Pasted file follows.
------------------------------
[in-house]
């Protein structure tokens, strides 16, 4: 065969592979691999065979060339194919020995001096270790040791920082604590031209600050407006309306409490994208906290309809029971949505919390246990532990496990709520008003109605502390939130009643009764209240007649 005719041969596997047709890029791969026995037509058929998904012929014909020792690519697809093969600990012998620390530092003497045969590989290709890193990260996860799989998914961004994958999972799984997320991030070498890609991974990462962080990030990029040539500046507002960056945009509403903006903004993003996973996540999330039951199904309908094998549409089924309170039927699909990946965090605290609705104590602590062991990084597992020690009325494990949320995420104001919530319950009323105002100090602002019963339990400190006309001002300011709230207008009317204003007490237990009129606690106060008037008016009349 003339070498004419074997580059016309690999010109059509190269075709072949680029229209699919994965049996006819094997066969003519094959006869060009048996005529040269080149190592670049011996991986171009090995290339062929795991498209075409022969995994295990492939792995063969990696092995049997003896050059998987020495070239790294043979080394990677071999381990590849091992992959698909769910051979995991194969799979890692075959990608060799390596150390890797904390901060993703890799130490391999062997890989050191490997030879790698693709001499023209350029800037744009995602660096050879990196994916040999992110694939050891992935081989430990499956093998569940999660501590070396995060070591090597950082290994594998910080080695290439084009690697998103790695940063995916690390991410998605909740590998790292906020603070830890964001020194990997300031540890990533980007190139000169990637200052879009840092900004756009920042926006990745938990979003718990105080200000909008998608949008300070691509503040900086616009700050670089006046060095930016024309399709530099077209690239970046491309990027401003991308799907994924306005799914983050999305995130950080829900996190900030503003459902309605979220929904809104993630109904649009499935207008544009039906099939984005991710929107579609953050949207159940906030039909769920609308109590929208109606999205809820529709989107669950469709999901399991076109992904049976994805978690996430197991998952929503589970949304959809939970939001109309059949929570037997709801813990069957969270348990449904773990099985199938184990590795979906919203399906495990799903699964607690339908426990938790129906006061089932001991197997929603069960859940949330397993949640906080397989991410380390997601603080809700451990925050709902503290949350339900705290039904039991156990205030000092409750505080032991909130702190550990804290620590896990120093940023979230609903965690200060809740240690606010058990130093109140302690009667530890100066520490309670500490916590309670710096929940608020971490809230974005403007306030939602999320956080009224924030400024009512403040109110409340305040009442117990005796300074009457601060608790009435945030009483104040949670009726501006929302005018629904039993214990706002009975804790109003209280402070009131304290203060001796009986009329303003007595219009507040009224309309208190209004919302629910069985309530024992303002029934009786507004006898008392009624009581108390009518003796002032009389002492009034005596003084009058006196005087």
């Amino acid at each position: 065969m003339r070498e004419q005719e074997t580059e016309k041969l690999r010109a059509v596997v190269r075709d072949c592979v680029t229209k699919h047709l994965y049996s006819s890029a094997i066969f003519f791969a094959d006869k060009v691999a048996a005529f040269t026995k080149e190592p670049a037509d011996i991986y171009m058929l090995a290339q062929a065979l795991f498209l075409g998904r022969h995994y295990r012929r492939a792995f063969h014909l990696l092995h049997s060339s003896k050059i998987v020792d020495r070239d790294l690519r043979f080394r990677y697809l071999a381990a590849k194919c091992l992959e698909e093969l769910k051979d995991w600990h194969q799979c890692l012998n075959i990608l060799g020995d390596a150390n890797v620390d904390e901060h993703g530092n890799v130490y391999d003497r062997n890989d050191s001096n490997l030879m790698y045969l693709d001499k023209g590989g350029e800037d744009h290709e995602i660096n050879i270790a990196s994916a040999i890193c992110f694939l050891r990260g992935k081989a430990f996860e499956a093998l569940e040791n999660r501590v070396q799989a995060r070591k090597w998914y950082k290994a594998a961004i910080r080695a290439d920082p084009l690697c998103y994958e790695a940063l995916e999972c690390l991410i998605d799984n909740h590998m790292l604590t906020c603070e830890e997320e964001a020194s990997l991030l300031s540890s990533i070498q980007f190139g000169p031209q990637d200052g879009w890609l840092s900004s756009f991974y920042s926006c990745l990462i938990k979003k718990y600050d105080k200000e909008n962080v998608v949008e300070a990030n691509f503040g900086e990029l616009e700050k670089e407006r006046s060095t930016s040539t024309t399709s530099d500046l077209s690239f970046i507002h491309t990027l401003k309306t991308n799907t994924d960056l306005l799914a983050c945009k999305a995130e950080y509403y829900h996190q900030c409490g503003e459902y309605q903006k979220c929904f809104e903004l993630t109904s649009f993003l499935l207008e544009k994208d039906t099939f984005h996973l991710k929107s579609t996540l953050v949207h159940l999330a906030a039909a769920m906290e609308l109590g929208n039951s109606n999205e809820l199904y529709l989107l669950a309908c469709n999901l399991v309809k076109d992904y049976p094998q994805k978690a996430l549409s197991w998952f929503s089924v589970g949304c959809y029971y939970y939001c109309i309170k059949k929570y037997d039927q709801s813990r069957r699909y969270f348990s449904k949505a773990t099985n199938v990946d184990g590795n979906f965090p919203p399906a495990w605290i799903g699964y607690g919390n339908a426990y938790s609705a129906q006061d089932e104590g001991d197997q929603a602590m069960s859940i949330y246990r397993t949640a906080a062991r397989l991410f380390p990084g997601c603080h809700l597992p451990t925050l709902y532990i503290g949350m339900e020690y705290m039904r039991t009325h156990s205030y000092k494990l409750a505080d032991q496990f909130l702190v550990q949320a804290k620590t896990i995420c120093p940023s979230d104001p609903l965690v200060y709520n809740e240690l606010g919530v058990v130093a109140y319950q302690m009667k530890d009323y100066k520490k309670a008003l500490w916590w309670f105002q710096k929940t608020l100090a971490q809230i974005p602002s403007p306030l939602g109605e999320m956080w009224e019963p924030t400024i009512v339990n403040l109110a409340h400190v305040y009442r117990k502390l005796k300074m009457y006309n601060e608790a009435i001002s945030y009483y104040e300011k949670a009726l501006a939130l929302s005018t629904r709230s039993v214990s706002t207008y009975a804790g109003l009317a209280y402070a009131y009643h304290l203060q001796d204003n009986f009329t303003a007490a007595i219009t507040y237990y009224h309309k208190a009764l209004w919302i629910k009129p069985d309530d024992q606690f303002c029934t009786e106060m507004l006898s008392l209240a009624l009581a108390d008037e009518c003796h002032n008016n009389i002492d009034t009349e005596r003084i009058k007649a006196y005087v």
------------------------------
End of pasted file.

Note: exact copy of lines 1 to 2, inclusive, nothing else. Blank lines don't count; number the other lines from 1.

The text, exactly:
[in-house]
């Protein structure tokens, strides 16, 4: 065969592979691999065979060339194919020995001096270790040791920082604590031209600050407006309306409490994208906290309809029971949505919390246990532990496990709520008003109605502390939130009643009764209240007649 005719041969596997047709890029791969026995037509058929998904012929014909020792690519697809093969600990012998620390530092003497045969590989290709890193990260996860799989998914961004994958999972799984997320991030070498890609991974990462962080990030990029040539500046507002960056945009509403903006903004993003996973996540999330039951199904309908094998549409089924309170039927699909990946965090605290609705104590602590062991990084597992020690009325494990949320995420104001919530319950009323105002100090602002019963339990400190006309001002300011709230207008009317204003007490237990009129606690106060008037008016009349 003339070498004419074997580059016309690999010109059509190269075709072949680029229209699919994965049996006819094997066969003519094959006869060009048996005529040269080149190592670049011996991986171009090995290339062929795991498209075409022969995994295990492939792995063969990696092995049997003896050059998987020495070239790294043979080394990677071999381990590849091992992959698909769910051979995991194969799979890692075959990608060799390596150390890797904390901060993703890799130490391999062997890989050191490997030879790698693709001499023209350029800037744009995602660096050879990196994916040999992110694939050891992935081989430990499956093998569940999660501590070396995060070591090597950082290994594998910080080695290439084009690697998103790695940063995916690390991410998605909740590998790292906020603070830890964001020194990997300031540890990533980007190139000169990637200052879009840092900004756009920042926006990745938990979003718990105080200000909008998608949008300070691509503040900086616009700050670089006046060095930016024309399709530099077209690239970046491309990027401003991308799907994924306005799914983050999305995130950080829900996190900030503003459902309605979220929904809104993630109904649009499935207008544009039906099939984005991710929107579609953050949207159940906030039909769920609308109590929208109606999205809820529709989107669950469709999901399991076109992904049976994805978690996430197991998952929503589970949304959809939970939001109309059949929570037997709801813990069957969270348990449904773990099985199938184990590795979906919203399906495990799903699964607690339908426990938790129906006061089932001991197997929603069960859940949330397993949640906080397989991410380390997601603080809700451990925050709902503290949350339900705290039904039991156990205030000092409750505080032991909130702190550990804290620590896990120093940023979230609903965690200060809740240690606010058990130093109140302690009667530890100066520490309670500490916590309670710096929940608020971490809230974005403007306030939602999320956080009224924030400024009512403040109110409340305040009442117990005796300074009457601060608790009435945030009483104040949670009726501006929302005018629904039993214990706002009975804790109003209280402070009131304290203060001796009986009329303003007595219009507040009224309309208190209004919302629910069985309530024992303002029934009786507004006898008392009624009581108390009518003796002032009389002492009034005596003084009058006196005087």